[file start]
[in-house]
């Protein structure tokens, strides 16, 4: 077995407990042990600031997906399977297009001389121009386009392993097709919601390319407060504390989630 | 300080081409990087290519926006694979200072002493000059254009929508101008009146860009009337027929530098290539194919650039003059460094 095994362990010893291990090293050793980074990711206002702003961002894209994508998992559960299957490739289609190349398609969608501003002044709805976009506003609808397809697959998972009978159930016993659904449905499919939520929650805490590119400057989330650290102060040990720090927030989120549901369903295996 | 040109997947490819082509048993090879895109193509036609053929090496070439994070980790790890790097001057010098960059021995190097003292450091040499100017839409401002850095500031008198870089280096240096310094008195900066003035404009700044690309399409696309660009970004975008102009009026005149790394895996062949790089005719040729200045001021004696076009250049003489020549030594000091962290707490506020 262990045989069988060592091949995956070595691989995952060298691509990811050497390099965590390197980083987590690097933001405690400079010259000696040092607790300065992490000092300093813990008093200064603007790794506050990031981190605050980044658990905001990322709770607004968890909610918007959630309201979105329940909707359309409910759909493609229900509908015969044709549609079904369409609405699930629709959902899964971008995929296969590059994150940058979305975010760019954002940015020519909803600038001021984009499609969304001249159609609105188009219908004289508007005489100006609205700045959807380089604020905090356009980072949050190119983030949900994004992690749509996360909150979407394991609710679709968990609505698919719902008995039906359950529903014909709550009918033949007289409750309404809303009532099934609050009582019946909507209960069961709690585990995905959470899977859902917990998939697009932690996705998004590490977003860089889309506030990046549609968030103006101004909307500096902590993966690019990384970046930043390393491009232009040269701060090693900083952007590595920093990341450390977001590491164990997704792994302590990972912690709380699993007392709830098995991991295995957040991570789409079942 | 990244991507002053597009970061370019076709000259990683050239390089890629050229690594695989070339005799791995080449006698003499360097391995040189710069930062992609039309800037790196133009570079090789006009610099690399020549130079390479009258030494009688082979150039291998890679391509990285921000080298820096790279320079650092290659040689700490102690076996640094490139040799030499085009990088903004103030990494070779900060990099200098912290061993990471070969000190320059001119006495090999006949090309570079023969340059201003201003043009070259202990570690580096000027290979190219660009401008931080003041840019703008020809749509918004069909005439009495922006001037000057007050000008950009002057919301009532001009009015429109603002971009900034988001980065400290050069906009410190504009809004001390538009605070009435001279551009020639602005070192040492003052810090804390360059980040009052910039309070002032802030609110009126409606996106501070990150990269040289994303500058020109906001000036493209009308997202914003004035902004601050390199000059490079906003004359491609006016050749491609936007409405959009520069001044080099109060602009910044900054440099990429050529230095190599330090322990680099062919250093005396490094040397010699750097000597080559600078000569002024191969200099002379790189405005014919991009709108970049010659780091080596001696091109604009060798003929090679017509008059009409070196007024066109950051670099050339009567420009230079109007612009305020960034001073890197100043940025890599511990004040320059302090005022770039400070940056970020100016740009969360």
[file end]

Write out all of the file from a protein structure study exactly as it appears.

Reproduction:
[in-house]
């Protein structure tokens, strides 16, 4: 077995407990042990600031997906399977297009001389121009386009392993097709919601390319407060504390989630 | 300080081409990087290519926006694979200072002493000059254009929508101008009146860009009337027929530098290539194919650039003059460094 095994362990010893291990090293050793980074990711206002702003961002894209994508998992559960299957490739289609190349398609969608501003002044709805976009506003609808397809697959998972009978159930016993659904449905499919939520929650805490590119400057989330650290102060040990720090927030989120549901369903295996 | 040109997947490819082509048993090879895109193509036609053929090496070439994070980790790890790097001057010098960059021995190097003292450091040499100017839409401002850095500031008198870089280096240096310094008195900066003035404009700044690309399409696309660009970004975008102009009026005149790394895996062949790089005719040729200045001021004696076009250049003489020549030594000091962290707490506020 262990045989069988060592091949995956070595691989995952060298691509990811050497390099965590390197980083987590690097933001405690400079010259000696040092607790300065992490000092300093813990008093200064603007790794506050990031981190605050980044658990905001990322709770607004968890909610918007959630309201979105329940909707359309409910759909493609229900509908015969044709549609079904369409609405699930629709959902899964971008995929296969590059994150940058979305975010760019954002940015020519909803600038001021984009499609969304001249159609609105188009219908004289508007005489100006609205700045959807380089604020905090356009980072949050190119983030949900994004992690749509996360909150979407394991609710679709968990609505698919719902008995039906359950529903014909709550009918033949007289409750309404809303009532099934609050009582019946909507209960069961709690585990995905959470899977859902917990998939697009932690996705998004590490977003860089889309506030990046549609968030103006101004909307500096902590993966690019990384970046930043390393491009232009040269701060090693900083952007590595920093990341450390977001590491164990997704792994302590990972912690709380699993007392709830098995991991295995957040991570789409079942 | 990244991507002053597009970061370019076709000259990683050239390089890629050229690594695989070339005799791995080449006698003499360097391995040189710069930062992609039309800037790196133009570079090789006009610099690399020549130079390479009258030494009688082979150039291998890679391509990285921000080298820096790279320079650092290659040689700490102690076996640094490139040799030499085009990088903004103030990494070779900060990099200098912290061993990471070969000190320059001119006495090999006949090309570079023969340059201003201003043009070259202990570690580096000027290979190219660009401008931080003041840019703008020809749509918004069909005439009495922006001037000057007050000008950009002057919301009532001009009015429109603002971009900034988001980065400290050069906009410190504009809004001390538009605070009435001279551009020639602005070192040492003052810090804390360059980040009052910039309070002032802030609110009126409606996106501070990150990269040289994303500058020109906001000036493209009308997202914003004035902004601050390199000059490079906003004359491609006016050749491609936007409405959009520069001044080099109060602009910044900054440099990429050529230095190599330090322990680099062919250093005396490094040397010699750097000597080559600078000569002024191969200099002379790189405005014919991009709108970049010659780091080596001696091109604009060798003929090679017509008059009409070196007024066109950051670099050339009567420009230079109007612009305020960034001073890197100043940025890599511990004040320059302090005022770039400070940056970020100016740009969360």